Love or Hate Him, Tiger Woods Still Draws Big Crowds To Tournaments

Todd KaufmannSenior Writer IApril 16, 2010

AUGUSTA, GA - APRIL 11:  Tiger Woods celebrates after a birdie putt on the 13th hole during the final round of the 2010 Masters Tournament at Augusta National Golf Club on April 11, 2010 in Augusta, Georgia.  (Photo by Harry How/Getty Images)
Harry How/Getty Images

He made his return at the PGA Tour's version of the Super Bowl and they came. He'll make his next stop in Charlotte, NC for the Quail Hollow Championship, one stop before The Players Championship at TPC Sawgrass, and believe me, they'll still come.

Tiger Woods is still the man that everyone comes to watch at any tournament he plays in. They come to see what he'll do next, and they come to see arguably one of the best golfers in the sport's history. Well, at least of my generation.

The last six months of his life have probably been the worst he's ever been through. They've been full of unanswered questions, heartache, a promising career crumbling around him, and a broken marriage. Only thing is, these were all of his own doing. He's got no one else to blame but himself.

He made the conscious decision to sleep with that many women, he made the conscious decision to spend that time with other women instead of going home and being a husband and a father.

You see, there are more important things in life that Tiger never realized. Whether it be the fact that he didn't understand where his priorities should be, or maybe it was just the fact that he didn't care. Whatever the problem was, these are all things that Tiger will have to deal with for the remainder of his life. These past six months have defined him as a person.

However, when he's on the golf course, his miraculous shots and unbelievable talent define him as an athlete. He is the Michael Jordan of the sport. Fans that would never watch a golf tournament before Tiger came on to the scene in 1998, now make sure they get to see this man in person.

While most would argue that the galleries would be just as big without Tiger playing in the tournament for no other reason than it is the Masters, and it is arguably the country's most famous course, I tend to disagree.

When Tiger is on the course, he has everyone's attention, including the players around him. They watch the leader board, hoping the roars they hear around the course aren't for Tiger making his usual run to the top. Don't think his fellow players aren't taking that extra glance at the leader board, or they aren't asking their caddies where Tiger is and how he's doing.

Most of us that were fans of the game, or played the game, long before this phenom came on the scene will still attend or watch a tournament for guys like Fred Couples, Ernie Els, and Tom Watson just to name a few. I grew up watching Fred Couples and he was a favorite of my late grandfather. For that alone, his memory will always be attached every time I watch Fred play.

I rooted for Watson, I wondered if Els would step up, and I've quickly become a fan of young Anthony Kim.

Make no mistake that there are other golfers out there that a lot of fans watch, not just Tiger. There were those of us that were excited to see Phil Mickelson win his third green jacket, and we were amazed at the back-to-back eagles on Saturday, not to mention a near third straight eagle.

We still have our favorites that we root for, but whether we love him or hate him, we still take a glance to see where Tiger is. It doesn't matter if we're rooting for him to lose or even fall flat on his face, we'll still look.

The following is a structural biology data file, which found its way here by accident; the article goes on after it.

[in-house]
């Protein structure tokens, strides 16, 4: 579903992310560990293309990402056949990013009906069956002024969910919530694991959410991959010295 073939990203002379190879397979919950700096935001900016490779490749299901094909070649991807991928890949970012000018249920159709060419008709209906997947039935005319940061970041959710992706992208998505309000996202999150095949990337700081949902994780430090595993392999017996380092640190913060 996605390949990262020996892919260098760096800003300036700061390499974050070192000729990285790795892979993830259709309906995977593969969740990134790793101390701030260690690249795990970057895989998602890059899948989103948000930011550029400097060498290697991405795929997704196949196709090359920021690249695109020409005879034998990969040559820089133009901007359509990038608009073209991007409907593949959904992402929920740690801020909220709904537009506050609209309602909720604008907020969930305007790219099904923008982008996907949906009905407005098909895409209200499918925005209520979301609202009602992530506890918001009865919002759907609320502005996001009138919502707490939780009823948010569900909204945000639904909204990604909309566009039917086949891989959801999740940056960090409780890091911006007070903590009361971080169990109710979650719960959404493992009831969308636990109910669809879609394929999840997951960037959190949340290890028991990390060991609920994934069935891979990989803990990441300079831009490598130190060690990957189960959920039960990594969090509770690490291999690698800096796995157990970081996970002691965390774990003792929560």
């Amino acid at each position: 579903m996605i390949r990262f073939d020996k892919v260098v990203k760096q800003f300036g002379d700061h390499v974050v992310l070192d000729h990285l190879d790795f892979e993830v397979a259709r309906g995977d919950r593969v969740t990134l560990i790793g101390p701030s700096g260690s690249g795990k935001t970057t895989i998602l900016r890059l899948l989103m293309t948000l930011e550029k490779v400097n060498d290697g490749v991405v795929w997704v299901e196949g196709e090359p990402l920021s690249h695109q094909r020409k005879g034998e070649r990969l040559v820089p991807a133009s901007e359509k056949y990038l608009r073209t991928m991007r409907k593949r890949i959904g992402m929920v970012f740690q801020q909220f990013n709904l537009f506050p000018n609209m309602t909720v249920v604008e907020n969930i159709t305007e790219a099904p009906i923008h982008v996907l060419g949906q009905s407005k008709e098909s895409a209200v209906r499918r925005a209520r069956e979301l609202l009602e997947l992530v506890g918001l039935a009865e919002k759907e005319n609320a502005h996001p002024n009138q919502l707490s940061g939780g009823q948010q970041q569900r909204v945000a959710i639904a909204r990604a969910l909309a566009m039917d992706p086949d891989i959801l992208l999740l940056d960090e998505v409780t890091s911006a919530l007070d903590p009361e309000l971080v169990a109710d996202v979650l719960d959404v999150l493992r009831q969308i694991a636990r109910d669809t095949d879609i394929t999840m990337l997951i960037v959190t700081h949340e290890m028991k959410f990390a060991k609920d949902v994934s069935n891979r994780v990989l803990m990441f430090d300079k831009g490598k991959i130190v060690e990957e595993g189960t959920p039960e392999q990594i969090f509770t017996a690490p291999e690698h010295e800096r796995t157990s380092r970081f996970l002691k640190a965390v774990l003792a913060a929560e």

That's the kind of influence he has on the game. That's what he's done to the PGA Tour. He's brought more fans to the game, and more people have picked up the game because they've seen him play.

When Tiger finished at the Masters, he said he was going to take some time off and reevaluate things. Apparently, he didn't need long to evaluate anything, as he decided less than a week after his final round at Augusta that he would play in Charlotte at Quail Hollow.

As soon as that announcement was made, you can bet there were people clambering for tickets to the event to make sure they were there to possibly see what they've never seen before, but do so in person.

This is the "Tiger effect" on the PGA Tour. He brings people to the game and to the tournaments. It's the same reason visiting ballparks sold out to see Barry Bonds. While most of us outside of San Francisco hated the guy, we still wanted to see him, to show our displeasure, but somewhere in the back of our minds, we wanted to see history take place.

Tiger is only human, he's no different from any of us that play, enjoy, and have a love for the game of golf. There are those that may disagree with me and some that may say he is a "role model," but we'll have to agree to disagree on that point as well.

He made mistakes, he did things he shouldn't have, and it's going to cost him dearly. Not only has he lost the respect of fans, sponsors, and fellow players alike, but he'll have to explain all of this to his children one day. He'll have to answer the question as to why he and Elin are no longer together. The answer, "that's private," won't be an option then.

Whether we'll see the same Tiger we've seen over the years will probably go unanswered for quite some time. His focus won't be the same, his reactions won't be the same, and his personality won't be the same. No one goes back to being the person they were, publicly or privately, after these kind of life changing events.

But, besides all that, Tiger will still draw crowds to whatever tournament he decides to play in. They won't all be there to cheer him, by all rights most may be there to jeer him or try to discourage him, but they'll still come.

Because regardless of what he's done, he's still Tiger Woods, right?

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